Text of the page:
Our experience with timber structures has taught us some valuable lessons (often times with scars to prove it) about the pre-planning process and the importance of exhaustive digital planning, systemic quality and process control, and ongoing digitalization of the construction process through the use of Total Station technology.
Component Geometry – the quickest way to lose speed on site is to have the prefabricated components not fit when they are suspended from the crane’s hook. It cannot be assumed that global geometry is correct simply because members were shop fabricated under careful control. Timber manufacturing has come a long way in terms of its precision, however, we continue to measure our tolerances in tenths of inches rather than in thousandths, as with milled steel. There are good reasons for this, but it remains that we must apply prescriptive diligence around geometry management in order to prevent costly delays on site.
Moisture Management – an important aspect of managing geometry lies in the process for managing moisture. Because wood is hygroscopic it has the natural characteristic of expanding and contracting as it takes on and releases water. While this generally is quite small from board to board (particularly when kiln dried), the effect on large section timber can be more pronounced. While we cannot remove this risk entirely, we can manage and plan for it by recording moisture readings, both for inbound raw materials and outbound fabricated materials.
Proof of Performance – for panelized structures, building trust with engineers and Authorities Having Jurisdiction is important to efficient and uninterrupted manufacturing. In the early stages of shop assembly, we work with building inspectors to come to our shop and verify the quality installation of systems which may become concealed.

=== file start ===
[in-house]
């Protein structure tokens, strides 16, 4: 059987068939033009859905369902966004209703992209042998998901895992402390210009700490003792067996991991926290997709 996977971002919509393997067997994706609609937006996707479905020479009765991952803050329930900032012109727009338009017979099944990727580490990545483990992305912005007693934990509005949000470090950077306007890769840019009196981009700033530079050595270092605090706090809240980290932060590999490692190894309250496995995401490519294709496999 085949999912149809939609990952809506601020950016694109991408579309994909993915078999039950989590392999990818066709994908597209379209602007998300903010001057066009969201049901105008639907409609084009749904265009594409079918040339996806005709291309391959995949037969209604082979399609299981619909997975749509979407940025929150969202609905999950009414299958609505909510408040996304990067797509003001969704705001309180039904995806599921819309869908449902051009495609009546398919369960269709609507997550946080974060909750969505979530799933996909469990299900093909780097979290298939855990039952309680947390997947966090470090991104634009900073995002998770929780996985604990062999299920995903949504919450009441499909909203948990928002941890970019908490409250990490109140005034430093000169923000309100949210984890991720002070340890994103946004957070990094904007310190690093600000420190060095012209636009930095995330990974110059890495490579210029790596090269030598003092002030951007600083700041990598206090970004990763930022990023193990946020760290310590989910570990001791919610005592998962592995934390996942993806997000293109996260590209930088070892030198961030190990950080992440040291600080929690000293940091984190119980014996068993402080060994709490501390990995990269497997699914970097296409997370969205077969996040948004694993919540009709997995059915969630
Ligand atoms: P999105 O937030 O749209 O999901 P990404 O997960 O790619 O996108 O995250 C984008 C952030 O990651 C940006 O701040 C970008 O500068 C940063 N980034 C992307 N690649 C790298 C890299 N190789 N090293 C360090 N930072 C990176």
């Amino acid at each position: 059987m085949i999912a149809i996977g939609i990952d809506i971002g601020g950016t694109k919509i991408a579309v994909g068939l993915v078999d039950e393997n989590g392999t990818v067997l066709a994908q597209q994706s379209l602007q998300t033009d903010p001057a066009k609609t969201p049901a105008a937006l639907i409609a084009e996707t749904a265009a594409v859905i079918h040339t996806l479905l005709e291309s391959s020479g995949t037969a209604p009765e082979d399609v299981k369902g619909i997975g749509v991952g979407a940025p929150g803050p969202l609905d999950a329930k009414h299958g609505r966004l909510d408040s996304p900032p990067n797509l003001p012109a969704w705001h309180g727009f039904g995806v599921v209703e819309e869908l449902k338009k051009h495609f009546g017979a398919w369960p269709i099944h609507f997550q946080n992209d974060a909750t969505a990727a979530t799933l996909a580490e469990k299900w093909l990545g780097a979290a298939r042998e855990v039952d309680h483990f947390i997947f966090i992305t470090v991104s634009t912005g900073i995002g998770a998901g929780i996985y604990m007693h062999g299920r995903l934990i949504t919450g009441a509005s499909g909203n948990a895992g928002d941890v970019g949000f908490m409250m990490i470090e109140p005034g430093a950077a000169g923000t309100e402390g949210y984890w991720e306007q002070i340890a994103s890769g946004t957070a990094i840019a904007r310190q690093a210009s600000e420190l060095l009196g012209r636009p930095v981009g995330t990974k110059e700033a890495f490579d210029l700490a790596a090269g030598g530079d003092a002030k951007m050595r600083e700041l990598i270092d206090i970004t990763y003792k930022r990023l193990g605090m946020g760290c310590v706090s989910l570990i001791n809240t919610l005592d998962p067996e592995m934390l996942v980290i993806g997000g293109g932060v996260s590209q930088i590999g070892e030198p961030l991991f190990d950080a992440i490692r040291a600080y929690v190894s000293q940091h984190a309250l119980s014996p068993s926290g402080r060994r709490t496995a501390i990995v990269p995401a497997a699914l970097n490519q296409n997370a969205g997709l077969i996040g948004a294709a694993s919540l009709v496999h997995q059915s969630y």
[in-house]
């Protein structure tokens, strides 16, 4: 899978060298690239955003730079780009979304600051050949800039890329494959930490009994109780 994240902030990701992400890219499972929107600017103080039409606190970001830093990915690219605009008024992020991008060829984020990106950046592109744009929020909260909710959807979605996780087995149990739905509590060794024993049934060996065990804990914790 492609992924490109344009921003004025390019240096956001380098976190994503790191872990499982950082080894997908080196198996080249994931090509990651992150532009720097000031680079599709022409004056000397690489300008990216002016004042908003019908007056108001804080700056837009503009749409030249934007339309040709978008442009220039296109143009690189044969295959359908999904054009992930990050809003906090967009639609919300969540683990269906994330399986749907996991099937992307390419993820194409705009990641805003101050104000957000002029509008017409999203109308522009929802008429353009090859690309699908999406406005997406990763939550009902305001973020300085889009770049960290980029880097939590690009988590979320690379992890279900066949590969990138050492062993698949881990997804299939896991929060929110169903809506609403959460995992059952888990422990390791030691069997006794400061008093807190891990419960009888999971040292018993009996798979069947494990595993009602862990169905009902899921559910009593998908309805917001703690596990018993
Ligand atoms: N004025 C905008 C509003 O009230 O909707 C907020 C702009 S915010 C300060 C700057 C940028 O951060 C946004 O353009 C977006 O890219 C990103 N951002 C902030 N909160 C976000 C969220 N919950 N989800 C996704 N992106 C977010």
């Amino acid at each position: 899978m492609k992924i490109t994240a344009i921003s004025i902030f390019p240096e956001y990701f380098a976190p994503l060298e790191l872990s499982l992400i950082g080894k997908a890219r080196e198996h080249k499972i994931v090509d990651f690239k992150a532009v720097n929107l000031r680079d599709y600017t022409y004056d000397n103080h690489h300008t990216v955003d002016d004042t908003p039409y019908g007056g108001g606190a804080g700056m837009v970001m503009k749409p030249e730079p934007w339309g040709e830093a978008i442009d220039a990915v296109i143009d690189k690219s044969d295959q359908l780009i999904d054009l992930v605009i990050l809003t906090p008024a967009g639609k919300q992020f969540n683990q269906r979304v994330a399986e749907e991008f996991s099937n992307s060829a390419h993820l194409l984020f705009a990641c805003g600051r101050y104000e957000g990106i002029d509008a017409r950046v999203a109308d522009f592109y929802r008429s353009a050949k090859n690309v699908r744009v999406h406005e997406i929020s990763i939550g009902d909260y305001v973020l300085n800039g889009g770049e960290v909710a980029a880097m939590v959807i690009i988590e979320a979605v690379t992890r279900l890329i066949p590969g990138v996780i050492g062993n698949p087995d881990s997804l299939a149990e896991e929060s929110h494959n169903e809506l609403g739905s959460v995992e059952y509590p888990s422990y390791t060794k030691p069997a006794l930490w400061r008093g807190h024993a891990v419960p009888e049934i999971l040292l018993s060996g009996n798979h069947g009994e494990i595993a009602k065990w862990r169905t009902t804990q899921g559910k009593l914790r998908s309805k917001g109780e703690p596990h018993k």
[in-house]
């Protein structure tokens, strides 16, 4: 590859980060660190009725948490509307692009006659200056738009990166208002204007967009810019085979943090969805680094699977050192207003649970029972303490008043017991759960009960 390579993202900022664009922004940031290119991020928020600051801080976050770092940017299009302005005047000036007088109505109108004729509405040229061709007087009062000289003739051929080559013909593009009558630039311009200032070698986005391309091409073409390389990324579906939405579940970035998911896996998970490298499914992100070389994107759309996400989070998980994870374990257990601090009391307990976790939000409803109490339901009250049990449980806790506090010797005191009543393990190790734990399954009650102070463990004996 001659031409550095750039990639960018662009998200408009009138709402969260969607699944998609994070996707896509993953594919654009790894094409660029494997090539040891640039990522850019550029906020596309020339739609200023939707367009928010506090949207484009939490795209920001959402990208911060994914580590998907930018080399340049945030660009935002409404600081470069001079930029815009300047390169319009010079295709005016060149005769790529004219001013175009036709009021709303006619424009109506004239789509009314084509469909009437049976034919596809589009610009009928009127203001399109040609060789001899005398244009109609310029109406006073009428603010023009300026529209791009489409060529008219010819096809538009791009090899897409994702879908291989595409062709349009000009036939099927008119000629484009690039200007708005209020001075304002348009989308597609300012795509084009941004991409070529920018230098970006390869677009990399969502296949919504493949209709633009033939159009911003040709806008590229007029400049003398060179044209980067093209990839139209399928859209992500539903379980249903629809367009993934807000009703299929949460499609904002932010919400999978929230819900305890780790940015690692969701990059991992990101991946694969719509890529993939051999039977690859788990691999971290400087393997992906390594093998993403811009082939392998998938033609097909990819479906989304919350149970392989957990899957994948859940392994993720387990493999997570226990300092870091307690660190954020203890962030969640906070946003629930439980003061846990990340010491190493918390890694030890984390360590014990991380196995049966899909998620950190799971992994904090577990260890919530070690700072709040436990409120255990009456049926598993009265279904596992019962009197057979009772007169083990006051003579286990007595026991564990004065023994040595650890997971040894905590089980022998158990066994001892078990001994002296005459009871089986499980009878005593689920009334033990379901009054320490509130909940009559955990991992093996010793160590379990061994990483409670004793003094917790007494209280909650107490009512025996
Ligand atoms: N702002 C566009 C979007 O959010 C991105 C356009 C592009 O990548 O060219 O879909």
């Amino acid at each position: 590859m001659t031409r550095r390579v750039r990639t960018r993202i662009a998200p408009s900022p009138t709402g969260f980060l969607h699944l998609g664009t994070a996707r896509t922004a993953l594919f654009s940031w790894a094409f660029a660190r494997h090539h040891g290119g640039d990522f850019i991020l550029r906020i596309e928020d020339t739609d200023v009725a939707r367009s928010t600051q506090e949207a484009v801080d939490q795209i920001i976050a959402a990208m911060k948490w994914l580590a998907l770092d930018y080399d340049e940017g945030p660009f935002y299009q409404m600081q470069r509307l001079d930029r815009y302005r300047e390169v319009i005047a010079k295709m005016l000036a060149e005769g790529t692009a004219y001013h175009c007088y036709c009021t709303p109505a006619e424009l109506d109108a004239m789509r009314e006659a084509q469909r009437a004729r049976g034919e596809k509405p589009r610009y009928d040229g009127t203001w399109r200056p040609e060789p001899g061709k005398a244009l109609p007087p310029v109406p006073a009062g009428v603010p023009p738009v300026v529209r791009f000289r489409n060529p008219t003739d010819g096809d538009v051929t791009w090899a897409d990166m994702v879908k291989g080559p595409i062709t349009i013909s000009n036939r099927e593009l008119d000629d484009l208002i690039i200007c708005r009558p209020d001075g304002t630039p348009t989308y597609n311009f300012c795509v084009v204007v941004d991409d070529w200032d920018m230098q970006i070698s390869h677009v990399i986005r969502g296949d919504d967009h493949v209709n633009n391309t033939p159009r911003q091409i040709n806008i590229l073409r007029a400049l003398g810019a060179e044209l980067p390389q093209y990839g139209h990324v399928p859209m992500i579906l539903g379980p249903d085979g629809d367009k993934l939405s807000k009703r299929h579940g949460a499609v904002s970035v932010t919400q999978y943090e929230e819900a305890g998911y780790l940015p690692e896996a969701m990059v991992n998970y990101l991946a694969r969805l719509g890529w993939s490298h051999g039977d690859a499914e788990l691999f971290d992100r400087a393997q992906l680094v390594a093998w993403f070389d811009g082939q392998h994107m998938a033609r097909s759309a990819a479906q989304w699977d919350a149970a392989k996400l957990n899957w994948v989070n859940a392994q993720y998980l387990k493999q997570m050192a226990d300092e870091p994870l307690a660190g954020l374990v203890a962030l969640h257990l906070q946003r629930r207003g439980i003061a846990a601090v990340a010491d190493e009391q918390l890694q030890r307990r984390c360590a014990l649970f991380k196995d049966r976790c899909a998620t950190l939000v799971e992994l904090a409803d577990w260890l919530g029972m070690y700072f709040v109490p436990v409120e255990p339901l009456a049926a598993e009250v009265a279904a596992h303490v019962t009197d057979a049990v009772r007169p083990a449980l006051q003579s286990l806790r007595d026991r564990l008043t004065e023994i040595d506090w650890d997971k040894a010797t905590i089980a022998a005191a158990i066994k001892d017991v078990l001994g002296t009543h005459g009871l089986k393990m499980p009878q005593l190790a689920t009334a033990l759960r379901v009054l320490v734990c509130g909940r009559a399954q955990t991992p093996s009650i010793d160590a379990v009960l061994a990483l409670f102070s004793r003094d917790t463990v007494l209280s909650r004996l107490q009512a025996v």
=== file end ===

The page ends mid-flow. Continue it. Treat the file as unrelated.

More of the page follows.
Building Geometry – as you can already tell, we are big fans of BIM…but, we do not stop modeling when the model is “done.” One of the greatest missed opportunities in BIM is the ongoing incorporation of as-built geometry into the model and the comparison of that data to the above-mentioned geometry control measures, thereby empowering our superintendent to digitally understand exactly what his geometric constraints will be during the upcoming week. By comparing this data ahead of time, we are able to anticipate fit challenges and get ahead of them to prevent costly delays. Our business has invested tens of thousands of dollars tooling up and training our staff to capture the extraordinary value of Total Station technology and its data feedback capabilities into the BIM model, and we see the value it delivers on every project.